TOKYO -- Sony was once synonymous with innovation, but it has not had a hit like the Walkman or PlayStation in years, a situation CEO Kenichiro Yoshida hopes to turn around by fostering new businesses in fields like artificial intelligence and self-driving cars.
"For the last 10 years, we haven't really laid the groundwork" necessary to develop path-breaking products, Yoshida reflected in an interview with Nikkei and others Wednesday, a day after the company released its midterm management plan.
But Yoshida is not looking for fads or cheap tricks. "I feel it is important to launch projects that will not mature in my tenure in office," said Yoshida, reflecting on Sony's recent habit of chasing short-term targets.
The company posted its highest operating profit ever in the year ended March, but it took 20 years since the last record. Equally telling is that the result stems from reorganization efforts rather than successful products.
Robot dog Aibo is about the only innovative product on Sony's roster in recent years. The company has foregone groundbreaking research and development in favor of refining existing products like smartphones and televisions.
Yoshida, however, plans to use Sony's 2 trillion yen ($18.1 billion) in expected operating cash flow over the next three years to build up customer data and cultivate new businesses. The company's gaming segment alone has 80 million monthly users. Although that is far from giants like Google, Yoshida hopes the company can use differences in their fields "to create something new."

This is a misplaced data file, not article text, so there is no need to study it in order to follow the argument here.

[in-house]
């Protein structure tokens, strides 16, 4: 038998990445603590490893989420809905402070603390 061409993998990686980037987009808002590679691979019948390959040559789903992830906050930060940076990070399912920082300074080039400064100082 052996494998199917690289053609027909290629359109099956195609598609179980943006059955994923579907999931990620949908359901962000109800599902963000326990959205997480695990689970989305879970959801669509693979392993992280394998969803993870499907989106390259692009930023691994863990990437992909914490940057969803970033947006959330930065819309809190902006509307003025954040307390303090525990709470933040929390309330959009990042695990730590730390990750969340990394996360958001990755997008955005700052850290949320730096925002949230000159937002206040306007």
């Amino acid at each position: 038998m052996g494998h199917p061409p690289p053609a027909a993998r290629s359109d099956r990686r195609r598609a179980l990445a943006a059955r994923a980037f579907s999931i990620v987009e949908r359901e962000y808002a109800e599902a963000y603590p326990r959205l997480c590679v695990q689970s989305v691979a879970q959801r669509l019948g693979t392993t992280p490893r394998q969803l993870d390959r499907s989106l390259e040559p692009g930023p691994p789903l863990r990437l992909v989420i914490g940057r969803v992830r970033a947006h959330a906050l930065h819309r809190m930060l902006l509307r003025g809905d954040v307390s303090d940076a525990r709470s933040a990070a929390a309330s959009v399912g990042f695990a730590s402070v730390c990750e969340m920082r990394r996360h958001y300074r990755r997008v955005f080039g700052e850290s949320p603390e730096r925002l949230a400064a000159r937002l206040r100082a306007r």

AI-powered analysis of customer preferences and behavior, including data from financial services like insurance, could lead to new businesses. Sony will expand its ability to gather data through its taxi-hailing app, which is under development, and other services.
For the long term, Sony is also focusing on mobility-related fields. In addition to improving the development of sensors for self-driving cars, the company will analyze basic data to uncover new business opportunities. It will also concentrate on next-generation 5G mobile service, which "could impact all products," said Yoshida.
Sony's share price has sunk for two straight days since releasing its midterm strategy as investors respond to the decision to refrain from setting an operating profit target and struggle to see its growth strategy. But the reaction "is likely factored in now," the CEO said.
Yoshida was praised by the market during his days as chief financial officer, but only time will tell if investors favor his strategy as CEO.